Having just opened this week's CTO, there's a full page ad in there for the EZ30D, which appears to be the beast in question. Full details are linked from [link]
People will possibly be pleased to know that it has a Transmeta Cruse processor. Running that at 800MHz to emulate an Intel processor and then running VA on top seems interesting.
The 2.5 hour battery life is a serious concern; I expect 4/5 hours on current generation Intel kit, so the lower powered Crusoe should run for longer, I would have thought. This figure is for the beast as supplied, rather than as running VA.
Spriteman: as far as Apple iBooks go, I don't. A truly horrible prettified GUI locking you out of BSD is not my idea of fun computing. And I've been down the road of selling Macs because they weren't Windows. And been absolutely stitched up like a kipper and left hanging out to dry when the support suddenly disappeared. I happily sell FSC kit. It works, and is well built. If it goes wrong, a Siemens bod goes and fixes it. So it runs Windows, but that's what my customers want. I can sell a naked server for under 500 quid, though, if you want to run BSD on it.
"Picking equipment of the highest specification" is meaningless twaddle. Big numbers don't make it quality product. Consumer laptops have higher specification than business product, when you look at the raw numbers. They also have worse warranty, lower battery life and a lower build quality. When I drop a laptop, I don't want to have to put in an insurance claim, I want to go "whoops", pick it up and keep working.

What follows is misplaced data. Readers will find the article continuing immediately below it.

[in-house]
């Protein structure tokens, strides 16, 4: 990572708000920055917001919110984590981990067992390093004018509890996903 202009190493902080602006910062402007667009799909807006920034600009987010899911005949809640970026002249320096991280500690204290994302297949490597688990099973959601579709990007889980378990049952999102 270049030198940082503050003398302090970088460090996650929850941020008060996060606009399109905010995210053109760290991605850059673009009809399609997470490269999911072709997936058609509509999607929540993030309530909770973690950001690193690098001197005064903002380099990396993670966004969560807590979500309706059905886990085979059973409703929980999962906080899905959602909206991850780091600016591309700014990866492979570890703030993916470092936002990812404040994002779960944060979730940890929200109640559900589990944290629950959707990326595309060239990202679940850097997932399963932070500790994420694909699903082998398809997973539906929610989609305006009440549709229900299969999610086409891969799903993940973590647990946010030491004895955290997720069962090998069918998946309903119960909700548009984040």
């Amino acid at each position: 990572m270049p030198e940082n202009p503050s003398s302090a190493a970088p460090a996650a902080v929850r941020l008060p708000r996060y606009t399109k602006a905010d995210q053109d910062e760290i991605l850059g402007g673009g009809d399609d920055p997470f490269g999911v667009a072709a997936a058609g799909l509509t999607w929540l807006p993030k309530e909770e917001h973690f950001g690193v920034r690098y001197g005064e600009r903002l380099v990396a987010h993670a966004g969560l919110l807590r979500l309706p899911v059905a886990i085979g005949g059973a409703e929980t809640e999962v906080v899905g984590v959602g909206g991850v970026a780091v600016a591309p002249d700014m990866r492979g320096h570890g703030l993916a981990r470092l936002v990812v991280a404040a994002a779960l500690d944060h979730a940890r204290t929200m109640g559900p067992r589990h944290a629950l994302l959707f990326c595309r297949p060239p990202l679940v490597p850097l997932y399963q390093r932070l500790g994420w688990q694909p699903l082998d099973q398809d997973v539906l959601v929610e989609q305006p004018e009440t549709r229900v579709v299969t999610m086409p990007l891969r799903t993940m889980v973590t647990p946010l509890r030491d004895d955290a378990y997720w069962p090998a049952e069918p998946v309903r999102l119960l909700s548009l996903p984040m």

In addition, MS is awfully keen on system builders, 'cos they get a lot more dosh per licence. (
Why is anyone of the opinion that an unbranded cheapo clone PC is a suitable platform to carry a RISC OS brand? For years, one of the main arguments in favour of Acorn product has been the low TCO, rather than a low purchase price. Now, unless weird things have happened, none of the people listed in the article actually make laptops. If there's one thing experience has taught me (and I mean experience of selling a lot of RISC OS and Windows boxes going back a very long time) it's that saving a few quid on the tin costs a packet in the long term. Further, the spec today on Mr Cheapy boxes is not going to be the spec in 2 weeks.
Anyone considering the purchase of a portable device to run RISC OS would do themselves a lot of favours by actually considering VRPC as an emulator, rather than being persuaded that the various badgers have got some magic power which makes their boxes in some way special.
I'd concur with RComp that Centrino makes a lot of sense. Certainly, we're selling a lot more of them than trad portables, despite a pricepoint about 35% higher. It's the ability to use them continually for 3.5/4 hours (doubled with a second battery) that is the most important feature.
As far as it goes, I'll quite happily sell people VA5k or VARPC, and have. However, the current badger craze is not helping anyone in the long term. More to the point, calling an Intel CISC-powered device a "RiscBook" is sailing very close to the wind when it comes to being economical with the truth.
mavhc: The Fujitsu hard discs thing is unrelated to any problem you might be having. The fault was a Cirrus chip frying, not the drive disappearing. And, from memory, Scenics have never had Fujitsu drives in 'em.